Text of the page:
Another lamb offering was Chargrilled Lamb Cutlets, served up in a cast-iron skillet. The beautifully cooked lamb was accompanied by apricots, “cine de rapa” greens from Puglia, Italy, and a raft of anchovies. Oh, c’mon Minnesota. Try ‘em – you’ll like ‘em!

Salted Beef Cheeks came in three iterations, including one with oxtail consommé and braised sweet hispi cabbage (£19.50). Another featured peas, broad beans, and Girolle mushrooms and almost pickled vegetables. Yet another – this one more of a starter – consisted of a single beef cheek with a dollop of horseradish, red beets and a slice of crispy fried bread to crumble.

Another nod to the fall hunting season was whole roasted quail with foie gras, smoked bacon, pistachios and green grapes.

Joanne’s one-and-only side dish (sissy) was the Salt-Crusted Whole Sea Bass with castlefranco lettuce from Italy, radicchio and daikon radish. She declared it “wonderful.”

I didn’t know what “Belle de Fontenay” potatoes were, so I ordered ‘em. Turns out they’re not some fancy French recipe, but instead a breed of waxy potato from France. They were actually prepared “Hassleback Style” – partially sliced and oven-fried with gobs of butter (yielding gobs of flavor). It originated at the HASSLEBACKEN RESTAURANT in Stockholm, Sweden.


Chocolate Cremeaux Pudding came with a scoop of raspberry ice cream. It was rich and decadent, but oh so refined.

Apple Tarte Tatin is a classic, but this one, featuring a chewy, caramelized base under apples that wobble, shook things up with an accompaniment of rosemary ice cream.

We had to get the Cheese Plate, of course. It featured Sainte-Maure goat cheese, Bleu d’Auvergne, and…I can’t remember the third one.  Too much wine by then? Naw.

Then there was the housemade Paris Brest – the classic French baked choux pastry sliced in half and filled with praline mousseline crème and flavored with baked almonds. Not that again!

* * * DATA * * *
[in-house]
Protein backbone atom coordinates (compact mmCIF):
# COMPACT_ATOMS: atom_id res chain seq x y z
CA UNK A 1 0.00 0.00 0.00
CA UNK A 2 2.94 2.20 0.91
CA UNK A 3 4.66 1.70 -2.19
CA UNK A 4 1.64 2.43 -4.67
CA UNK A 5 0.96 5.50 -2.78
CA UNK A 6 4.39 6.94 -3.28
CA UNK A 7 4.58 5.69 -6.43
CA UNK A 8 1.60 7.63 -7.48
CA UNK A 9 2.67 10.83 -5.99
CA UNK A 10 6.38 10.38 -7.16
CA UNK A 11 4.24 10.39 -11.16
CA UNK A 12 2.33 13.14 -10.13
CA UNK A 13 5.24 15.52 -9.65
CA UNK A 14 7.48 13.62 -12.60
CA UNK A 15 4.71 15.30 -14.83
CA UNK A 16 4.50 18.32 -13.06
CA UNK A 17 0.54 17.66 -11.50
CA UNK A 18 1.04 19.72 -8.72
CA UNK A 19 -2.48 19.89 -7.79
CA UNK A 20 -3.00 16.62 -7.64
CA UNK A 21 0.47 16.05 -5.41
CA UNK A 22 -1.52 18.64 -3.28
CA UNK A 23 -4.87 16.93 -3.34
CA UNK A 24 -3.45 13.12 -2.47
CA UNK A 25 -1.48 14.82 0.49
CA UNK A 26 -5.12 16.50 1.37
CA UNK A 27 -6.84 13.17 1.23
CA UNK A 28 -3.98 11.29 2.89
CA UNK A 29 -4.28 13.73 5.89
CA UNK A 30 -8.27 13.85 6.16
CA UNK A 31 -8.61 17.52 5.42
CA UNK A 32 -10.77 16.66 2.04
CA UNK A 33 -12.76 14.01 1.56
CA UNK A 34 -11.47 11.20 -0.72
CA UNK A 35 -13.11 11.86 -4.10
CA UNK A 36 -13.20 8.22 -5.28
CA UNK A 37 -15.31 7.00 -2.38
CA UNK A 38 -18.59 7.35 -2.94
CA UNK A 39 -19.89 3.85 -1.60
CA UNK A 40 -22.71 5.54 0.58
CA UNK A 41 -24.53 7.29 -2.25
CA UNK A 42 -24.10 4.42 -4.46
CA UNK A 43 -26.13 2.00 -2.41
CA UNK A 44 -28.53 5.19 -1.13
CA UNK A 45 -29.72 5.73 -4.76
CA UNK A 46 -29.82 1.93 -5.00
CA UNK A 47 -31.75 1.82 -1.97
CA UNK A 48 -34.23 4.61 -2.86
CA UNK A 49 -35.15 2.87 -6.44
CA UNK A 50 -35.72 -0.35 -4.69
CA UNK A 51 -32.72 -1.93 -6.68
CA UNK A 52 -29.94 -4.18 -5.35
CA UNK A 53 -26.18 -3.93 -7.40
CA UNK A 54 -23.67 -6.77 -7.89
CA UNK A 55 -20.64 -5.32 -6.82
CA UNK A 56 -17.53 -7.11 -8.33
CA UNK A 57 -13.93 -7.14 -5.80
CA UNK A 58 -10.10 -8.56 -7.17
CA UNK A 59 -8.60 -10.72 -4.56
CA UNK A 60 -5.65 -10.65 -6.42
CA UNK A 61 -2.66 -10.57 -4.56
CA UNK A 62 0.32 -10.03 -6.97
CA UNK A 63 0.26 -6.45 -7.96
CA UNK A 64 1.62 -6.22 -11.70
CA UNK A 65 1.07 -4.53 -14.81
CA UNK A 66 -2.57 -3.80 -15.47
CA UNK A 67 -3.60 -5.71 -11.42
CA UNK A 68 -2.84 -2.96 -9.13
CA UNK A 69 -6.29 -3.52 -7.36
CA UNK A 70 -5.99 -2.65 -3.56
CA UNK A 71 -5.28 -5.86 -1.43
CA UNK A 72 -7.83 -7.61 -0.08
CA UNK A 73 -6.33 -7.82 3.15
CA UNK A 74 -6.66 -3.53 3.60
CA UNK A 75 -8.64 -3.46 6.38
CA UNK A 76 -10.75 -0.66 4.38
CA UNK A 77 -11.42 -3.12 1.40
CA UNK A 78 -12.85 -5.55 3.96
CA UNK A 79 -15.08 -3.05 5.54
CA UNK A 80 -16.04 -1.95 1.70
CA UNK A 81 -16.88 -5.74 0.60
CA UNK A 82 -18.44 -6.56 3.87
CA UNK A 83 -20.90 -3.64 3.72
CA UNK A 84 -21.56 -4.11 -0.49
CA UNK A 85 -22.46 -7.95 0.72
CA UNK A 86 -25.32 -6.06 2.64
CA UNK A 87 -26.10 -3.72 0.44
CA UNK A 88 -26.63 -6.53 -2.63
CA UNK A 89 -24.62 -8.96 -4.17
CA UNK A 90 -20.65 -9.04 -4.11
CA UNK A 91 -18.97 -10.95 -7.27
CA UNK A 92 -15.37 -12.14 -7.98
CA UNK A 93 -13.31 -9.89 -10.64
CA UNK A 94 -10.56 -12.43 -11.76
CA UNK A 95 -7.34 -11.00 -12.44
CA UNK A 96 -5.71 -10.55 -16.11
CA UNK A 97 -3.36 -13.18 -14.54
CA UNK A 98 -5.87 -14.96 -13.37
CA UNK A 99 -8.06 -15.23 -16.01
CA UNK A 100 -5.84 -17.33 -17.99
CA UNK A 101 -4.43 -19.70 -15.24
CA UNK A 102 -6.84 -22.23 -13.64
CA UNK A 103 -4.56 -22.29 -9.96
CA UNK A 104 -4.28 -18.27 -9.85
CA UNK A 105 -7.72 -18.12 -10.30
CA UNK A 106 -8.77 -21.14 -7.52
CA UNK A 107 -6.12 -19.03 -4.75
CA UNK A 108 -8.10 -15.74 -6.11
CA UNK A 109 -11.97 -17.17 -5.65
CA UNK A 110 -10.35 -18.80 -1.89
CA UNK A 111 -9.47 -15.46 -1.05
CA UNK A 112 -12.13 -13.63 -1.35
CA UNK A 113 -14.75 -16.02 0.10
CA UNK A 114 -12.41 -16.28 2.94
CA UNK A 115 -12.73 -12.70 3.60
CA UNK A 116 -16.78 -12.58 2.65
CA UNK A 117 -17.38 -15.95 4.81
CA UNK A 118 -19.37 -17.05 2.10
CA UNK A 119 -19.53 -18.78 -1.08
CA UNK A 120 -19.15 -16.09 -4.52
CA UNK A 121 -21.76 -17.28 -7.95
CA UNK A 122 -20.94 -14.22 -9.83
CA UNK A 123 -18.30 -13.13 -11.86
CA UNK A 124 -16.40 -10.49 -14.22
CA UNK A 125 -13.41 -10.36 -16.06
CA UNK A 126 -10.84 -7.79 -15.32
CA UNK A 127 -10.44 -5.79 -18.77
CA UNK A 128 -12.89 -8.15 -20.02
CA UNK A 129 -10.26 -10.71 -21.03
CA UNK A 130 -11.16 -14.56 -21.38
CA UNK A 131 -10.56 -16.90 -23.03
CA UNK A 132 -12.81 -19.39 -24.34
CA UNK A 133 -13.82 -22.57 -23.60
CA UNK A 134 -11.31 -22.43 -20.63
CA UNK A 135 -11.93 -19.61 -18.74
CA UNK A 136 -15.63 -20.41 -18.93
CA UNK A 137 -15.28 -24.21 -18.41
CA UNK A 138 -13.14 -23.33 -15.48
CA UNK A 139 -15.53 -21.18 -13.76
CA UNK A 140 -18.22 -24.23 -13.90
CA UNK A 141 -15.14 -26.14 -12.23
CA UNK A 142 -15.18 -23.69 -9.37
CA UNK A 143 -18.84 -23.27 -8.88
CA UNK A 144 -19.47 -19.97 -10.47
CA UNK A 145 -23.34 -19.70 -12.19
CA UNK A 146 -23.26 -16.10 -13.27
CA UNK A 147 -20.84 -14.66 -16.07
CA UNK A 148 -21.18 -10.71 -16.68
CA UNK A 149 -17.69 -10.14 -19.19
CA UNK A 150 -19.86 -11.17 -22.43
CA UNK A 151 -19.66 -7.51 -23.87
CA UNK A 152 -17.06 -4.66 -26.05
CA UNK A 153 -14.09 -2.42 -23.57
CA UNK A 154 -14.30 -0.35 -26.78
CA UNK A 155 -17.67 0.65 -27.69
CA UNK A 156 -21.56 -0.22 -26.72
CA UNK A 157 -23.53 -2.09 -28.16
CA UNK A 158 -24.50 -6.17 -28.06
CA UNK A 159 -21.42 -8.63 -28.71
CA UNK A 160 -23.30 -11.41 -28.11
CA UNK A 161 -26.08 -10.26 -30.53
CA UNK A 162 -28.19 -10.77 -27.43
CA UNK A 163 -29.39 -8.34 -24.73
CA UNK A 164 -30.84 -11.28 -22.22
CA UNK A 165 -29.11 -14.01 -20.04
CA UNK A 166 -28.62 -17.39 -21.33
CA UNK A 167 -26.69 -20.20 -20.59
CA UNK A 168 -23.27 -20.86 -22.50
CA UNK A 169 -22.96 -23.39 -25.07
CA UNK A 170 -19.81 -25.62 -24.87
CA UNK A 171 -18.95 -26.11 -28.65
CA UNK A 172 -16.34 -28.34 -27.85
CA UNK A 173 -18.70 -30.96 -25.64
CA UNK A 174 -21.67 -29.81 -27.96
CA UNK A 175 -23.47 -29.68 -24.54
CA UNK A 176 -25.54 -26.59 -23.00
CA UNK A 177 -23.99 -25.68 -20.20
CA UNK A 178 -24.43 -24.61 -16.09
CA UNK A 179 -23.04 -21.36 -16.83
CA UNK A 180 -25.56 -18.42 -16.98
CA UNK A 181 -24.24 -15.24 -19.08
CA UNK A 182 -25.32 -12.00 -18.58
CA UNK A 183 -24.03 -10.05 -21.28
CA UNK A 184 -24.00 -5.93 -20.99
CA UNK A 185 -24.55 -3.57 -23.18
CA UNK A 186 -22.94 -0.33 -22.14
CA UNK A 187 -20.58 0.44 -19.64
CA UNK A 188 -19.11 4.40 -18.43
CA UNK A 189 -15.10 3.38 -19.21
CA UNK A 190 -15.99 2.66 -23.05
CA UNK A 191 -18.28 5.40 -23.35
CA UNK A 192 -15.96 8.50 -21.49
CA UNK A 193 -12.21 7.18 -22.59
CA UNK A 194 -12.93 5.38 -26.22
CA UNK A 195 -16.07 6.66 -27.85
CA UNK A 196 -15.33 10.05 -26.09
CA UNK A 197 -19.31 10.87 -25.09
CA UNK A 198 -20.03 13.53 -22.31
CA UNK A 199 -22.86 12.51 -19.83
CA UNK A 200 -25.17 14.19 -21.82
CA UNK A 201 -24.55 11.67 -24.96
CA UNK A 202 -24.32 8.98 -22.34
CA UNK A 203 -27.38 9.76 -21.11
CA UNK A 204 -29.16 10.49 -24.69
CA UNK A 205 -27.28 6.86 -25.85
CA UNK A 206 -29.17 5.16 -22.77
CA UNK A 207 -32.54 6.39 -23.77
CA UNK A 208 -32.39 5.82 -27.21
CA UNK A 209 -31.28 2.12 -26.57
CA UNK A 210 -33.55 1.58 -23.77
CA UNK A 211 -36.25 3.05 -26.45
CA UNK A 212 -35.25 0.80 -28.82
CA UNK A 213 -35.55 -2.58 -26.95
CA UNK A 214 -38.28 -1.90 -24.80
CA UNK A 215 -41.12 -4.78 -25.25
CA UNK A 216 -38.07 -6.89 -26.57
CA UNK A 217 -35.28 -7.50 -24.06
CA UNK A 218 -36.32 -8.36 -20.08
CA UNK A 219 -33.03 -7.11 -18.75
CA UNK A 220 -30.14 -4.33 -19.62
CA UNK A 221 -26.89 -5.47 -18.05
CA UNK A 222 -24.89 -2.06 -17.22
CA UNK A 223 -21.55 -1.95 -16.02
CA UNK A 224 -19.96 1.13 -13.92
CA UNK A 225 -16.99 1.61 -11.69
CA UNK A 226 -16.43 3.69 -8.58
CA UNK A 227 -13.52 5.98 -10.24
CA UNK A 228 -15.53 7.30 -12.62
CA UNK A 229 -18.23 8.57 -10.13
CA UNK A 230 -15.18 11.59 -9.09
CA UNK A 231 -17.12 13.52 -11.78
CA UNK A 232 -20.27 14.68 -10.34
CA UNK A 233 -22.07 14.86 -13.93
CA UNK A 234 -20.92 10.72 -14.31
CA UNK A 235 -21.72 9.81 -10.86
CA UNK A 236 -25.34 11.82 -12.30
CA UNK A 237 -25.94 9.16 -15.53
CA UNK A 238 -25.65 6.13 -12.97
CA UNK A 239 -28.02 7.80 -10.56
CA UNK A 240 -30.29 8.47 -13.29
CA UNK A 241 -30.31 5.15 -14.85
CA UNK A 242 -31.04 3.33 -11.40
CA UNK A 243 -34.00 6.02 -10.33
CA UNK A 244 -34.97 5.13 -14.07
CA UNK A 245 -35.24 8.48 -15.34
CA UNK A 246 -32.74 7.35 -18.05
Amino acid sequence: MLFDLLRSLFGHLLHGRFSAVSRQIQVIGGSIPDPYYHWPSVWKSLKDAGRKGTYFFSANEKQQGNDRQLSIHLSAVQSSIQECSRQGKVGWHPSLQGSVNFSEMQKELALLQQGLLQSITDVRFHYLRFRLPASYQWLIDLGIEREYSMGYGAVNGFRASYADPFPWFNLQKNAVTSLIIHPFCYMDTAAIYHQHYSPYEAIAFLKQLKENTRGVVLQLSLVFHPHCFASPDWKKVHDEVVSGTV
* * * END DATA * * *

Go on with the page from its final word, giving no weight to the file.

But I’ve saved the best for last: Pain Perdu – house-made brioche bread pudding that had been marinated in custard for 24 hours and fashioned into a soft brick, then fried in copious amounts of butter. If that weren’t debauched enough, it’s dusted in caster sugar and blowtorched like a crème brulée. A scoop of vanilla ice cream rode shotgun.

So that’s it: Michelin-starred cuisine – meticulously prepared and invitingly presented in an immeasurably appealing and approachable atmosphere.  And the price ?  Our dinner was around $ 150 USD including wine.

So how did Chef Jun Tanaka create such a jewel of a restaurant?

Well, he’s worked in nine of London’s most prestigious restaurants, among them the three-star icon Le Gavroche, under Michael Roux and alongside Michael Pierre White and Eric Chavot – all three celebrated Michelin-starred chefs.

In 2015 he purchased the space on Charlotte street and opened The Ninth, a minimalist moniker representing the number of restaurants that he has worked in.

Jay Rayner, the insightful and endlessly entertaining restaurant critic for the Guardian newspaper in London, has said that, given his background and training, Tanaka “would be expected to emerge as head chef of his Ninth, with a restaurant that would look like all the ones that had gone before. It would be a white table-clothed restaurant, the kind where dishes are plated on pieces of porcelain-like eggshell, and delivered with hushed reverence to tables of long-married couples…the only ones that can afford the bill…who no longer have anything to say to each other. It would be the kind of place where nobody ever admitted farting.”

He did just the opposite.


Leave a Reply

Your email address will not be published. Required fields are marked *